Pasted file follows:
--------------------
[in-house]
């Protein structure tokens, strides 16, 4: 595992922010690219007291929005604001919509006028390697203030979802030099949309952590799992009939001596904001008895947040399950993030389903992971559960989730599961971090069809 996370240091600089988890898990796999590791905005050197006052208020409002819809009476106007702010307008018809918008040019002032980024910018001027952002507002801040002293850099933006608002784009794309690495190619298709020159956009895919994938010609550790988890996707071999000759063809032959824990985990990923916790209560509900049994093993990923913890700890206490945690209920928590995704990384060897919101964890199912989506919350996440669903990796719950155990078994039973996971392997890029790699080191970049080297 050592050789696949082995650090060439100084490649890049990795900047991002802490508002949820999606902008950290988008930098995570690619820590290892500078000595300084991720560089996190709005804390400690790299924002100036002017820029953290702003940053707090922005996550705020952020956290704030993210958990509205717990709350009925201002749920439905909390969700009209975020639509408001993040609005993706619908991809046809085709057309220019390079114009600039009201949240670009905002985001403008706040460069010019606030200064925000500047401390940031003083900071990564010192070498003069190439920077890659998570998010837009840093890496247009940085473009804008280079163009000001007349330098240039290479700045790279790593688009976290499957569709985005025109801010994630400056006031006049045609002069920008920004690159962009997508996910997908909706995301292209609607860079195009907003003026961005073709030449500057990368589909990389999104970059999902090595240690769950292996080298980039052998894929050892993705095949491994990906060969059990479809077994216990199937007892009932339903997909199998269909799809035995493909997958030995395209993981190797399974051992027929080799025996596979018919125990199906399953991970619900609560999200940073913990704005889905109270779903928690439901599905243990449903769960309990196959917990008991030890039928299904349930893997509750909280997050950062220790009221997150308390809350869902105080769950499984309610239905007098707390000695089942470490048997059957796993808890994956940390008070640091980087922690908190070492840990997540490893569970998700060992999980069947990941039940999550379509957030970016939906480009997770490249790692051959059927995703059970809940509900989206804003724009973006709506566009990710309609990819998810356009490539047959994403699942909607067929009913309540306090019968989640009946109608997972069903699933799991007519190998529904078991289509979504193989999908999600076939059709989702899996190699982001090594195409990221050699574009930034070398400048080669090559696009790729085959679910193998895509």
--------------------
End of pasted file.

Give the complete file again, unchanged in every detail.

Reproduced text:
[in-house]
């Protein structure tokens, strides 16, 4: 595992922010690219007291929005604001919509006028390697203030979802030099949309952590799992009939001596904001008895947040399950993030389903992971559960989730599961971090069809 996370240091600089988890898990796999590791905005050197006052208020409002819809009476106007702010307008018809918008040019002032980024910018001027952002507002801040002293850099933006608002784009794309690495190619298709020159956009895919994938010609550790988890996707071999000759063809032959824990985990990923916790209560509900049994093993990923913890700890206490945690209920928590995704990384060897919101964890199912989506919350996440669903990796719950155990078994039973996971392997890029790699080191970049080297 050592050789696949082995650090060439100084490649890049990795900047991002802490508002949820999606902008950290988008930098995570690619820590290892500078000595300084991720560089996190709005804390400690790299924002100036002017820029953290702003940053707090922005996550705020952020956290704030993210958990509205717990709350009925201002749920439905909390969700009209975020639509408001993040609005993706619908991809046809085709057309220019390079114009600039009201949240670009905002985001403008706040460069010019606030200064925000500047401390940031003083900071990564010192070498003069190439920077890659998570998010837009840093890496247009940085473009804008280079163009000001007349330098240039290479700045790279790593688009976290499957569709985005025109801010994630400056006031006049045609002069920008920004690159962009997508996910997908909706995301292209609607860079195009907003003026961005073709030449500057990368589909990389999104970059999902090595240690769950292996080298980039052998894929050892993705095949491994990906060969059990479809077994216990199937007892009932339903997909199998269909799809035995493909997958030995395209993981190797399974051992027929080799025996596979018919125990199906399953991970619900609560999200940073913990704005889905109270779903928690439901599905243990449903769960309990196959917990008991030890039928299904349930893997509750909280997050950062220790009221997150308390809350869902105080769950499984309610239905007098707390000695089942470490048997059957796993808890994956940390008070640091980087922690908190070492840990997540490893569970998700060992999980069947990941039940999550379509957030970016939906480009997770490249790692051959059927995703059970809940509900989206804003724009973006709506566009990710309609990819998810356009490539047959994403699942909607067929009913309540306090019968989640009946109608997972069903699933799991007519190998529904078991289509979504193989999908999600076939059709989702899996190699982001090594195409990221050699574009930034070398400048080669090559696009790729085959679910193998895509």